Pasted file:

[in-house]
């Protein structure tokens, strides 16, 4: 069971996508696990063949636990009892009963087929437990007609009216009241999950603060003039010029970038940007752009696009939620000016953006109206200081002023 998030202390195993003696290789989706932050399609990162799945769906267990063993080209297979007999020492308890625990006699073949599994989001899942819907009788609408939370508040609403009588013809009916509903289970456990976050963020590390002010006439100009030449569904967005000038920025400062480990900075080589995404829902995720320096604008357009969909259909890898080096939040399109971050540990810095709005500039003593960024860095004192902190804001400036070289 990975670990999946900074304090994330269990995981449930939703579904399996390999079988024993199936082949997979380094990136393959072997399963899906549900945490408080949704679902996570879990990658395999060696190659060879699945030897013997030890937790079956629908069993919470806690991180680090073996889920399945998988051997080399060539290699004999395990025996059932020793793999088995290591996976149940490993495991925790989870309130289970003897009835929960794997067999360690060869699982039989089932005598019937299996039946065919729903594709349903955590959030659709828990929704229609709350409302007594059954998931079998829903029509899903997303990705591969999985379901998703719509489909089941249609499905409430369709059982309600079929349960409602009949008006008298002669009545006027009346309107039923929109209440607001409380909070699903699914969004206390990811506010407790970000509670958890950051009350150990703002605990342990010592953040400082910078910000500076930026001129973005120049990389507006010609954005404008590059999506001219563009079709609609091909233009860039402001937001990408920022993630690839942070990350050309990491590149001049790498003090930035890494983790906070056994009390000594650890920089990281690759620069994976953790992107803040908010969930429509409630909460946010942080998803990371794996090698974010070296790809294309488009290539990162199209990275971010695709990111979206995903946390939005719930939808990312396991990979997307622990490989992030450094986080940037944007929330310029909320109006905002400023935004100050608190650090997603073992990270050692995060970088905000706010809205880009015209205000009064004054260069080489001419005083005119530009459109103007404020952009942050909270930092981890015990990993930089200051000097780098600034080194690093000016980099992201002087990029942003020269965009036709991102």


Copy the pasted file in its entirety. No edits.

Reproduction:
[in-house]
């Protein structure tokens, strides 16, 4: 069971996508696990063949636990009892009963087929437990007609009216009241999950603060003039010029970038940007752009696009939620000016953006109206200081002023 998030202390195993003696290789989706932050399609990162799945769906267990063993080209297979007999020492308890625990006699073949599994989001899942819907009788609408939370508040609403009588013809009916509903289970456990976050963020590390002010006439100009030449569904967005000038920025400062480990900075080589995404829902995720320096604008357009969909259909890898080096939040399109971050540990810095709005500039003593960024860095004192902190804001400036070289 990975670990999946900074304090994330269990995981449930939703579904399996390999079988024993199936082949997979380094990136393959072997399963899906549900945490408080949704679902996570879990990658395999060696190659060879699945030897013997030890937790079956629908069993919470806690991180680090073996889920399945998988051997080399060539290699004999395990025996059932020793793999088995290591996976149940490993495991925790989870309130289970003897009835929960794997067999360690060869699982039989089932005598019937299996039946065919729903594709349903955590959030659709828990929704229609709350409302007594059954998931079998829903029509899903997303990705591969999985379901998703719509489909089941249609499905409430369709059982309600079929349960409602009949008006008298002669009545006027009346309107039923929109209440607001409380909070699903699914969004206390990811506010407790970000509670958890950051009350150990703002605990342990010592953040400082910078910000500076930026001129973005120049990389507006010609954005404008590059999506001219563009079709609609091909233009860039402001937001990408920022993630690839942070990350050309990491590149001049790498003090930035890494983790906070056994009390000594650890920089990281690759620069994976953790992107803040908010969930429509409630909460946010942080998803990371794996090698974010070296790809294309488009290539990162199209990275971010695709990111979206995903946390939005719930939808990312396991990979997307622990490989992030450094986080940037944007929330310029909320109006905002400023935004100050608190650090997603073992990270050692995060970088905000706010809205880009015209205000009064004054260069080489001419005083005119530009459109103007404020952009942050909270930092981890015990990993930089200051000097780098600034080194690093000016980099992201002087990029942003020269965009036709991102």